Romance and the city

Thank God Corbusier wasn’t allowed to do this:

The larger point Elizabeth Farrelly made (last night at the Albert Hall) was that modernism has meant cities as objects rather than ‘containers for humans’. Modernist cities planned on Corbusian lines plant imposing objects and leave the spaces to fend for themselves, whereas the ideal city - ideal because green, creative, lovely, enchanting - uses the objects to shape the common spaces. The buildings are simply the wallpaper of streets and squares as inviting rooms for people to live in, not look at. I like this notion, but don’t see that it has to be quite as gendered as Farrelly makes it: towering as masculine, textured as feminine. Whatever might be argued about modernism and masculinity, you don’t have to see modernism’s remedies as feminine to think they’d make better cities. More interesting to me was the tension between planned spaces as livable and organic spaces as lovable. Planned space might tick all the boxes, but the plan’s no good if people don’t flow wantonly and naturally in and out of the space. The answer seems to be about the play of both in history: what Farrelly called a ‘dance’ of evolution and intervention across time. Maybe that’s why Canberra feels overplanned and undercooked. The dance is only just getting started. Maybe in two or three or five hundred years, Canberra will be closer to the enchanting ideal.  

A tale of crime and cooking

A glance around most bookshops would suggest what Elizabeth Farrelly's publishing friend says more bluntly: not much sells besides cookery and crime.

This had me wondering what lies behind the appeal of both, and if there's a connection between them. If there is, I think it might have something to do with the satisfaction of appetites. An appetite, on the one hand, for adventure, justice, revelation, restoration, above all, perhaps, for story; and on the other, not simply for food, but for creativity, community, husbandry, bounty. Perhaps they offer simpler satisfactions than the more intellectually challenging works that languish on the shelves, but the appetites they satisfy are not in themselves unhealthy or untoward.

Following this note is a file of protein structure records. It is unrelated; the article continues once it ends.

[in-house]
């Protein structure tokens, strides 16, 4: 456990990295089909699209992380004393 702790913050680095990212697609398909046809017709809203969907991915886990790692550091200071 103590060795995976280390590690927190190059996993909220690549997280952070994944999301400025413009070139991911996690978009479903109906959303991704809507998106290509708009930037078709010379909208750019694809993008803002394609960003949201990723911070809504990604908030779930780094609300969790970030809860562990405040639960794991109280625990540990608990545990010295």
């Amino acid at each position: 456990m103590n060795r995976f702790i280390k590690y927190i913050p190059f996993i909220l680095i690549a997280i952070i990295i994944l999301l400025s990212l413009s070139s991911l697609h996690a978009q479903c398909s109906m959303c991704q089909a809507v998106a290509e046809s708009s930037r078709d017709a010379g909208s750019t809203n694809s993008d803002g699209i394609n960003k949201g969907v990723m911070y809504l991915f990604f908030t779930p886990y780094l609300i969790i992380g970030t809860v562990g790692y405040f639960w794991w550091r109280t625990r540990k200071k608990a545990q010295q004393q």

Yet if these appetites are perennial, why do they drive the book market now in a way they haven't before? Perhaps because we live in an age of satisfaction. If the Rolling Stones couldn't get none, we can get plenty, usually at the swipe of a card or the click of a button. And if the Stones' idea of satisfaction was too lofty (which seems doubtful), ours is simple enough. In an age where our wealth lets us gratify our wishes more readily than ever, our wishes are more than ever commensurate to what money can buy.

That's the cynical view I suppose. We like crime novels and cookbooks because they meet most simply our simplest needs. The other view might be that our simplest needs tell us more about ourselves than our more complex needs. That if the alternative to crime and cooking is smudgy, plotless literary fiction that matters terribly in some way we don't quite understand, or literary non-fiction that rambles over wide terrain without arriving anywhere, then maybe crime and cooking offer more genuine assistance with our project of human being.

To support such a view, Toni Morrison might be summoned. “For me, Art is the restoration of order. It may discuss all sorts of terrible things, but there must be satisfaction at the end. A little bit of hunger, but also satisfaction.”